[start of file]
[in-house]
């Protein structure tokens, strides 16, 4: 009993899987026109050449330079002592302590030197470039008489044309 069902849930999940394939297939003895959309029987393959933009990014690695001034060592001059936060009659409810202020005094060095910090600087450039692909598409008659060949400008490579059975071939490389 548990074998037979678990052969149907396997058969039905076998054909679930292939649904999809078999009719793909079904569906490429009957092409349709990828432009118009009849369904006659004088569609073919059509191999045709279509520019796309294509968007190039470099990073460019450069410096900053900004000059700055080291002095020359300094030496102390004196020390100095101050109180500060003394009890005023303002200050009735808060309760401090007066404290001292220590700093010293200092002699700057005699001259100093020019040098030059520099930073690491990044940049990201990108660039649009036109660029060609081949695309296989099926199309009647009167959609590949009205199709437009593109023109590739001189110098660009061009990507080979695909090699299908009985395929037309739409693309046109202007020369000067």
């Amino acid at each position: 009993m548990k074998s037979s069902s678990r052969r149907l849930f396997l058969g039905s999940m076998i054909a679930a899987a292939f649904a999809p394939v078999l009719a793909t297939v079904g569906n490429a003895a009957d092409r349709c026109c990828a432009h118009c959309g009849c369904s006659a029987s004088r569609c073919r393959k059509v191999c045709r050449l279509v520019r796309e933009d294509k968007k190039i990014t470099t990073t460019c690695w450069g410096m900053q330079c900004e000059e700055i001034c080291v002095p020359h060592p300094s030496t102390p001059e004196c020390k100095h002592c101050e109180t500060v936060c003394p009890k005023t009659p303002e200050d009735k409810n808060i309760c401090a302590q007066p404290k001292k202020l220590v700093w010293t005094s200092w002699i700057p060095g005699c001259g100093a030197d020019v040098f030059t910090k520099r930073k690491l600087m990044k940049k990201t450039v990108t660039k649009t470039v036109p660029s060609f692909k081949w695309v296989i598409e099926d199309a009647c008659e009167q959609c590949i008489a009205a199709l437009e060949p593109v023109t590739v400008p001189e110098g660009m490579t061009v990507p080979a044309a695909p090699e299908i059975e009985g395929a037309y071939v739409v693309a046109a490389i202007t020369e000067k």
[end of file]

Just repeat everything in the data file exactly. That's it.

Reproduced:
[in-house]
């Protein structure tokens, strides 16, 4: 009993899987026109050449330079002592302590030197470039008489044309 069902849930999940394939297939003895959309029987393959933009990014690695001034060592001059936060009659409810202020005094060095910090600087450039692909598409008659060949400008490579059975071939490389 548990074998037979678990052969149907396997058969039905076998054909679930292939649904999809078999009719793909079904569906490429009957092409349709990828432009118009009849369904006659004088569609073919059509191999045709279509520019796309294509968007190039470099990073460019450069410096900053900004000059700055080291002095020359300094030496102390004196020390100095101050109180500060003394009890005023303002200050009735808060309760401090007066404290001292220590700093010293200092002699700057005699001259100093020019040098030059520099930073690491990044940049990201990108660039649009036109660029060609081949695309296989099926199309009647009167959609590949009205199709437009593109023109590739001189110098660009061009990507080979695909090699299908009985395929037309739409693309046109202007020369000067």
């Amino acid at each position: 009993m548990k074998s037979s069902s678990r052969r149907l849930f396997l058969g039905s999940m076998i054909a679930a899987a292939f649904a999809p394939v078999l009719a793909t297939v079904g569906n490429a003895a009957d092409r349709c026109c990828a432009h118009c959309g009849c369904s006659a029987s004088r569609c073919r393959k059509v191999c045709r050449l279509v520019r796309e933009d294509k968007k190039i990014t470099t990073t460019c690695w450069g410096m900053q330079c900004e000059e700055i001034c080291v002095p020359h060592p300094s030496t102390p001059e004196c020390k100095h002592c101050e109180t500060v936060c003394p009890k005023t009659p303002e200050d009735k409810n808060i309760c401090a302590q007066p404290k001292k202020l220590v700093w010293t005094s200092w002699i700057p060095g005699c001259g100093a030197d020019v040098f030059t910090k520099r930073k690491l600087m990044k940049k990201t450039v990108t660039k649009t470039v036109p660029s060609f692909k081949w695309v296989i598409e099926d199309a009647c008659e009167q959609c590949i008489a009205a199709l437009e060949p593109v023109t590739v400008p001189e110098g660009m490579t061009v990507p080979a044309a695909p090699e299908i059975e009985g395929a037309y071939v739409v693309a046109a490389i202007t020369e000067k």